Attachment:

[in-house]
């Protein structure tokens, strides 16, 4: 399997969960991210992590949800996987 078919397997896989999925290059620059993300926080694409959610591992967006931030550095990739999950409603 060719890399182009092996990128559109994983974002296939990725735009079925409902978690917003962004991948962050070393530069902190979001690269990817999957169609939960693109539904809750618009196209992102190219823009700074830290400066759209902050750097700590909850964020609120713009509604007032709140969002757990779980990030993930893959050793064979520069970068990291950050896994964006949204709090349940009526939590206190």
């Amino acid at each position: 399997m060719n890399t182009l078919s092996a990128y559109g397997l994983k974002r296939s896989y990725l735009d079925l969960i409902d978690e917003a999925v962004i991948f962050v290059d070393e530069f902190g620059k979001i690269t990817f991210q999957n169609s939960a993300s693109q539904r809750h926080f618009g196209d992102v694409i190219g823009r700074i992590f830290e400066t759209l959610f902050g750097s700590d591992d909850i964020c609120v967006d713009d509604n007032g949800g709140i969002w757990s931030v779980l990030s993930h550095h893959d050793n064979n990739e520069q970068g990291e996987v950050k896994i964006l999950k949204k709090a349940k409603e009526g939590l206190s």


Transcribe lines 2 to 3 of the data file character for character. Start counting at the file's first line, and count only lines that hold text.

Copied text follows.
């Protein structure tokens, strides 16, 4: 399997969960991210992590949800996987 078919397997896989999925290059620059993300926080694409959610591992967006931030550095990739999950409603 060719890399182009092996990128559109994983974002296939990725735009079925409902978690917003962004991948962050070393530069902190979001690269990817999957169609939960693109539904809750618009196209992102190219823009700074830290400066759209902050750097700590909850964020609120713009509604007032709140969002757990779980990030993930893959050793064979520069970068990291950050896994964006949204709090349940009526939590206190």
């Amino acid at each position: 399997m060719n890399t182009l078919s092996a990128y559109g397997l994983k974002r296939s896989y990725l735009d079925l969960i409902d978690e917003a999925v962004i991948f962050v290059d070393e530069f902190g620059k979001i690269t990817f991210q999957n169609s939960a993300s693109q539904r809750h926080f618009g196209d992102v694409i190219g823009r700074i992590f830290e400066t759209l959610f902050g750097s700590d591992d909850i964020c609120v967006d713009d509604n007032g949800g709140i969002w757990s931030v779980l990030s993930h550095h893959d050793n064979n990739e520069q970068g990291e996987v950050k896994i964006l999950k949204k709090a349940k409603e009526g939590l206190s």